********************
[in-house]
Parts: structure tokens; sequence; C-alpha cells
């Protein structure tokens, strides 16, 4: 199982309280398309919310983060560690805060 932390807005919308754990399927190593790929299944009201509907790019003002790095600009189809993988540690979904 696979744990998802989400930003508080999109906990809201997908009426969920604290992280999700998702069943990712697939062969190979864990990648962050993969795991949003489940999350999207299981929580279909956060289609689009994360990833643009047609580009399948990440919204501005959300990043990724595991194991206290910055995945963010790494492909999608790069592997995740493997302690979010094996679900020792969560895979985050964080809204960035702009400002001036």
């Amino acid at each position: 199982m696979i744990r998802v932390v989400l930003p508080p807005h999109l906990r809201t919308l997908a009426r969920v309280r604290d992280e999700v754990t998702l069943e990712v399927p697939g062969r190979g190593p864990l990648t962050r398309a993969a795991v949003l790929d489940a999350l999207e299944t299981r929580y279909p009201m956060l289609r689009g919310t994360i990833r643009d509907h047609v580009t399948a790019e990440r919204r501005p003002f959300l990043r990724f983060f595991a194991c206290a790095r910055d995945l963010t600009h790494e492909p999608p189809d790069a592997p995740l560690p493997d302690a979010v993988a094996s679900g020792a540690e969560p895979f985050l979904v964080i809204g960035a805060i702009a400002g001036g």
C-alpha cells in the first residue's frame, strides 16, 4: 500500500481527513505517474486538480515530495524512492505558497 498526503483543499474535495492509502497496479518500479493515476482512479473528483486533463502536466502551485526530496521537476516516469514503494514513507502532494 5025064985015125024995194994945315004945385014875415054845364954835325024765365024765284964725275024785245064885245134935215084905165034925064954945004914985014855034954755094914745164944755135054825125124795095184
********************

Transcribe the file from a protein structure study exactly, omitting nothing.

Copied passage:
[in-house]
Parts: structure tokens; sequence; C-alpha cells
């Protein structure tokens, strides 16, 4: 199982309280398309919310983060560690805060 932390807005919308754990399927190593790929299944009201509907790019003002790095600009189809993988540690979904 696979744990998802989400930003508080999109906990809201997908009426969920604290992280999700998702069943990712697939062969190979864990990648962050993969795991949003489940999350999207299981929580279909956060289609689009994360990833643009047609580009399948990440919204501005959300990043990724595991194991206290910055995945963010790494492909999608790069592997995740493997302690979010094996679900020792969560895979985050964080809204960035702009400002001036």
């Amino acid at each position: 199982m696979i744990r998802v932390v989400l930003p508080p807005h999109l906990r809201t919308l997908a009426r969920v309280r604290d992280e999700v754990t998702l069943e990712v399927p697939g062969r190979g190593p864990l990648t962050r398309a993969a795991v949003l790929d489940a999350l999207e299944t299981r929580y279909p009201m956060l289609r689009g919310t994360i990833r643009d509907h047609v580009t399948a790019e990440r919204r501005p003002f959300l990043r990724f983060f595991a194991c206290a790095r910055d995945l963010t600009h790494e492909p999608p189809d790069a592997p995740l560690p493997d302690a979010v993988a094996s679900g020792a540690e969560p895979f985050l979904v964080i809204g960035a805060i702009a400002g001036g």
C-alpha cells in the first residue's frame, strides 16, 4: 500500500481527513505517474486538480515530495524512492505558497 498526503483543499474535495492509502497496479518500479493515476482512479473528483486533463502536466502551485526530496521537476516516469514503494514513507502532494 5025064985015125024995194994945315004945385014875415054845364954835325024765365024765284964725275024785245064885245134935215084905165034925064954945004914985014855034954755094914745164944755135054825125124795095184